Reverse Culture Shock or Just a Different You in an Old, Familiar Place?

We’ve all experienced culture shock in some form or another, but what about reverse culture shock? You know – the difficulty adjusting to one’s home country after being abroad for some time?

Welcome home...

Welcome home…

Kind of strange, isn’t it, to think of someone having to adjust back to something that was so intrinsically a part of who they are, but as someone who has spent more time away from “home” in the last four years than actually being home, I can honestly say that it’s hard being back to “normal life.” REALLY hard.

The more I think of reverse culture shock within the scope of my own experiences, the more I believe it’s not simply about adjusting to a former life. It’s really about people trying to adjust back to a different version of themselves in a specific point in time that has passed and they just didn’t notice because they were too busy traveling and changing themselves.

Travel, especially long term travel, changes us. And not just in the “You’ve gained some weight,” or you got a nose piercing or a funky tattoo kind of change, but a real, sometimes imperceptible change that alters our perception of things and the way we react to those things, the way we approach challenges, as well as the new boundaries we’ve created around our accepted comfort zones.

This place looks familiar...

This place looks familiar…

Once these change take place, it’s extremely difficult to go back to a place and expect to pick up right where you left off months, or even years ago. And although all this makes sense intellectually, in reality when we leave, our brain freezes a specific moment in time and space and we expect that when we return things will start moving forward again, regardless that friends grow apart naturally, favorite hangouts close due to rising rent, and that little fact you still haven’t quite accepted, but just can’t ignore anymore about how you’re no longer the same person you once were.

Beautiful New York City on my mind

Beautiful New York City on my mind

Of course, distance truly does make the heart grow fonder and I’ve also come to understand that in some ways, perhaps I’ve romanticized my past relationships. In my fondest of memories, I’ve forgiven the congested streets of New York City, the exorbitant prices of everyday items such as toilet paper and fresh vegetables, the friends who are terrible at responding to emails or text messages, or the ones who disappear as soon as a new boyfriend enters the picture (99% of my friends are either gay or female – there is never talk about girlfriends in my social world), and for goodness sakes, what is THAT smell?!?!  Yes, I have forgotten all this and more.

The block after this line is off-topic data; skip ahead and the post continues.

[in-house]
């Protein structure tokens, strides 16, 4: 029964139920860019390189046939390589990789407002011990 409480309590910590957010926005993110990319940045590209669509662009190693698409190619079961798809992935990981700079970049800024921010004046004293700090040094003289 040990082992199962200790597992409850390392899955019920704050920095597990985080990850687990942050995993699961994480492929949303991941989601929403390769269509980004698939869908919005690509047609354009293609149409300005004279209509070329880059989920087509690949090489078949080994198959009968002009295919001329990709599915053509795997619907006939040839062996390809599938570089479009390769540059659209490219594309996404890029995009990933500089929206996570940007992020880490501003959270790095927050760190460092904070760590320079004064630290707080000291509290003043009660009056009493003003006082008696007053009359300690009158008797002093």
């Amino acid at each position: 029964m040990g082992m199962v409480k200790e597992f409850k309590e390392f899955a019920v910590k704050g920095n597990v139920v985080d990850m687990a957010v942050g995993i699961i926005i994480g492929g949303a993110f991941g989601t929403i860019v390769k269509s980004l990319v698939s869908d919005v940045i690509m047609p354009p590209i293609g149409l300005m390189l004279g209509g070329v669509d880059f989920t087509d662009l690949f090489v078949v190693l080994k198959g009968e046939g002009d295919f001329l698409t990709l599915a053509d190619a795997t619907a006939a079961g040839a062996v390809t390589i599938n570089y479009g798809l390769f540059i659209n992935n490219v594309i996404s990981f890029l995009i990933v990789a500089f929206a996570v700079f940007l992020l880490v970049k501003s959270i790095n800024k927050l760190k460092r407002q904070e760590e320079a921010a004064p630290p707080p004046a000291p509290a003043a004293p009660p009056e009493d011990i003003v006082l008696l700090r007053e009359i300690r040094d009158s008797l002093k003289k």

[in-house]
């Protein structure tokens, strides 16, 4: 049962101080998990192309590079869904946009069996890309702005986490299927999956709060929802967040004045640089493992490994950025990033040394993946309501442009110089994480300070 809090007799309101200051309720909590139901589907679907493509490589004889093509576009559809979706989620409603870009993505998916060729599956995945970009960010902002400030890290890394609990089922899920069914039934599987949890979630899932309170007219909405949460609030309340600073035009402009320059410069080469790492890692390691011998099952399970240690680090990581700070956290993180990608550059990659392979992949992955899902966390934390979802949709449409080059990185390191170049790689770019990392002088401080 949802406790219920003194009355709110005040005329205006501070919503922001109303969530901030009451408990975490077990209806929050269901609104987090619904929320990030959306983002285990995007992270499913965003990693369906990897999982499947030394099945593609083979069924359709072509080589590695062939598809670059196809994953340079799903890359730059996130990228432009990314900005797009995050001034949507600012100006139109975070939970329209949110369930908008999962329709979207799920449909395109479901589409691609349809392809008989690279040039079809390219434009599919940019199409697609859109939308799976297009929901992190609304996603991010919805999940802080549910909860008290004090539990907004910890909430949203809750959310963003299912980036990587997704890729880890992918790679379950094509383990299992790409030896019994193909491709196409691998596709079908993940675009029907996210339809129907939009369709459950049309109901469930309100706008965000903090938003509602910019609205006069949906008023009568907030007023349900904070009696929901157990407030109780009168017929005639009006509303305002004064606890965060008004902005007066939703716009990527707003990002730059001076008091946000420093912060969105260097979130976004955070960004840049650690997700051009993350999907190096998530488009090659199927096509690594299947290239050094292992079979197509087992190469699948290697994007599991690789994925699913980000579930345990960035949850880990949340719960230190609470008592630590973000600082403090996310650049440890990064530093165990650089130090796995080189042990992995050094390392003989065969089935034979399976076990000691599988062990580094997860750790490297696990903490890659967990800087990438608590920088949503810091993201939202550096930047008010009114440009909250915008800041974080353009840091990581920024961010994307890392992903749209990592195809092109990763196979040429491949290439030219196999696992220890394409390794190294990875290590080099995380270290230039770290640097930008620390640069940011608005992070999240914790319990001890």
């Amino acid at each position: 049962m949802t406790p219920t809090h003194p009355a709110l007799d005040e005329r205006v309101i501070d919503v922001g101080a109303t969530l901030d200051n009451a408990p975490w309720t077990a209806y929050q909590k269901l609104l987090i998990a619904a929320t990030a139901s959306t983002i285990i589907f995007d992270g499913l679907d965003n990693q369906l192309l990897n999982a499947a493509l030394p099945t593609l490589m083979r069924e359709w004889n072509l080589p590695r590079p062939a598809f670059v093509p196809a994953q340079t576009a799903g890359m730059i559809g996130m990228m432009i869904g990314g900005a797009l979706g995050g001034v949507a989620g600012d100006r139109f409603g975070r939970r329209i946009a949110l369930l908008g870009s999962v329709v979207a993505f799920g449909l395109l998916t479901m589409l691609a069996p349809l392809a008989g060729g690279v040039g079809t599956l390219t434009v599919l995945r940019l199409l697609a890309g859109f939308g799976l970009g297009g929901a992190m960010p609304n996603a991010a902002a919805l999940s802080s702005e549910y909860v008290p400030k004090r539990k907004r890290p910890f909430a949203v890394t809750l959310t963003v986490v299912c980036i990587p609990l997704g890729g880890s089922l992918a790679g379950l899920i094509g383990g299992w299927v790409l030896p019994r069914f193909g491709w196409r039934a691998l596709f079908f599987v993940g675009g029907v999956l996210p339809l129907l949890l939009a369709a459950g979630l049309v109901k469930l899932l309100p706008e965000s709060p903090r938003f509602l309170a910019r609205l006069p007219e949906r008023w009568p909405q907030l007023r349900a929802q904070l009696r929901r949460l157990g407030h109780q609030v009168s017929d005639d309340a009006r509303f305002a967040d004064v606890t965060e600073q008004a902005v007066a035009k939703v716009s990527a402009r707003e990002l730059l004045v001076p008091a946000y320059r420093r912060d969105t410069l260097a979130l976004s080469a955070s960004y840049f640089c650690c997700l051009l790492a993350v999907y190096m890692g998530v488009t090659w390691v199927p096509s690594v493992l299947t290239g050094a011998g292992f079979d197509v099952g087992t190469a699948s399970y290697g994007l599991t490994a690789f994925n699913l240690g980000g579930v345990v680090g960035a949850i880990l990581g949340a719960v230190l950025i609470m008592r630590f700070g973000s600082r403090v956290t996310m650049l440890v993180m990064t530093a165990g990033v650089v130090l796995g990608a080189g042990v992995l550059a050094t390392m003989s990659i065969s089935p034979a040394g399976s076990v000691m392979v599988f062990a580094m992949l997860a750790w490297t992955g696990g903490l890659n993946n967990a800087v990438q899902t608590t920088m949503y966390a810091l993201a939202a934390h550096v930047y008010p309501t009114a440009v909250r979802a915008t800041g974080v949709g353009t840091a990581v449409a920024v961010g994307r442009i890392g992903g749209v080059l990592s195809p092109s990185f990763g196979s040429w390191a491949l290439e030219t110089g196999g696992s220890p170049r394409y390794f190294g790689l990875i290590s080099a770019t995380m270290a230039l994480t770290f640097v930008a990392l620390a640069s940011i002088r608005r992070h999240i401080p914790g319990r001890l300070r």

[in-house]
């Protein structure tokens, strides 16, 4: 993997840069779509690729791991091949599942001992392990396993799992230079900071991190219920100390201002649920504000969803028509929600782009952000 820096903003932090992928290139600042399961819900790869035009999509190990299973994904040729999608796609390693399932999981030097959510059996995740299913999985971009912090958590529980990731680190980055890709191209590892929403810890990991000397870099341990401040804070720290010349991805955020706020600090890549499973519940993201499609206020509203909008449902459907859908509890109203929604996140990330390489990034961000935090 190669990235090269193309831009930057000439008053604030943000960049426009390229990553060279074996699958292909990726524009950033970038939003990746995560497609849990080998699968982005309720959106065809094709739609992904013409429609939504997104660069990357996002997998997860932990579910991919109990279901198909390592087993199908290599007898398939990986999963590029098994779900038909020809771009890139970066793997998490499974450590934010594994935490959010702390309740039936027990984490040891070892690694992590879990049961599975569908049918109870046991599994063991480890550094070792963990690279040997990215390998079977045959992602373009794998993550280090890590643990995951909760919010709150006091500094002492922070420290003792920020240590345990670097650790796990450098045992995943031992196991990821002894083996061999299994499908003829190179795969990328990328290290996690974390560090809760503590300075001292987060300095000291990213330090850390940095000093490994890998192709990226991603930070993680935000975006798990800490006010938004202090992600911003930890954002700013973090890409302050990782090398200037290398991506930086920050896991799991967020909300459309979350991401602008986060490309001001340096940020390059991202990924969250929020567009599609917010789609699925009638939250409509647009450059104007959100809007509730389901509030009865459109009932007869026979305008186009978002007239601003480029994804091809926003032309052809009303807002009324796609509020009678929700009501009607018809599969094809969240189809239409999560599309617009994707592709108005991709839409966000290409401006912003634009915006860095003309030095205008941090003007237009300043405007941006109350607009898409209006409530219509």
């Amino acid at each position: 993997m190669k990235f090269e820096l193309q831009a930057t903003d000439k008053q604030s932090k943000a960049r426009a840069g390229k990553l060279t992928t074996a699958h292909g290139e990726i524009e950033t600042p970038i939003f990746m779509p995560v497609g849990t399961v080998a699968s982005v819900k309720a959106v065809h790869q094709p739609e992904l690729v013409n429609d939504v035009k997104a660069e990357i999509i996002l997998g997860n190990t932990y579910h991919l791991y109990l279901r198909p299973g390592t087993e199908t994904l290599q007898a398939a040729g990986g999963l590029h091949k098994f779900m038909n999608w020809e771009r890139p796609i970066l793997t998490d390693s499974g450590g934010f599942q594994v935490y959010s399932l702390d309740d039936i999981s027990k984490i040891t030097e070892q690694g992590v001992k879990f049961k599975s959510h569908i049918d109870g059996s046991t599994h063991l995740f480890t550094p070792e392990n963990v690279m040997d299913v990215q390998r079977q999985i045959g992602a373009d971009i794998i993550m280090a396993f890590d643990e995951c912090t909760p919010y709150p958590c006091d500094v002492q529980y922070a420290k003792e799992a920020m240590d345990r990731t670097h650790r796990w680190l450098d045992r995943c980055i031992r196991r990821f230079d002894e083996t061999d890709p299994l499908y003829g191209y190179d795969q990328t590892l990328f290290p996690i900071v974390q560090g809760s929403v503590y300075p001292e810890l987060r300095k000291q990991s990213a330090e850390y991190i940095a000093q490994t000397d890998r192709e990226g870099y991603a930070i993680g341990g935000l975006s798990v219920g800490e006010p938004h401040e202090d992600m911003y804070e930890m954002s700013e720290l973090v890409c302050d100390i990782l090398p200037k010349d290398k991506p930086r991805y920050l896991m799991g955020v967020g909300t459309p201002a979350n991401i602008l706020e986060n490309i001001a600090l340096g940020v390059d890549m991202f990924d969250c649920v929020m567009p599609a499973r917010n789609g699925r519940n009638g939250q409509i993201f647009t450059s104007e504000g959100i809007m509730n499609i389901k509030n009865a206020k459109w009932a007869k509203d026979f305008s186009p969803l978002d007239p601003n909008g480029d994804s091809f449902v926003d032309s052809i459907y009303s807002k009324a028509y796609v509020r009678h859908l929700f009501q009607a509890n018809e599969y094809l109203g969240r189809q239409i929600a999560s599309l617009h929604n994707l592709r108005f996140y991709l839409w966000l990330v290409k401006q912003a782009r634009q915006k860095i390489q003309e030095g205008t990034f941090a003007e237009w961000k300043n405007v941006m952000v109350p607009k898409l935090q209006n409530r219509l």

So where does that leave me, or anyone else who suffers from this special brand of reverse culture shock? Well, to be honest, it leaves us alone. Life goes on, with or without us, and no matter how much we thought we wanted something to be, sometimes it just isn’t and we’ve got to accept it.

And we do. It’s one of those lessons we learned while traveling, just one of the many that has helped us grow, evolve, and change. Coming home isn’t what we expected it to be and so we start anew, like we’ve been doing almost every day abroad – we move forward, live our lives, and continue to have amazing experiences, seeing this familiar place that is now almost entirely different and hanging out with friends we once knew but now (and let’s be honest here), may not know very well anymore. Only we do this with new eyes, one that views the world in a way that better reflects the changed people we are today in this particular space and time.


  • jess jones says:

    Ahh yes, just the post i have been wanting/needing to write since i returnec on may first… Thank you for sharing! It really is bloody hard and most people in our lives cant quite understand it. I on the other hand realized that i just wasnt ready to be home or perhaps couldn’t accept it, and my journey took a very unexpected turn! Now im living in Bali!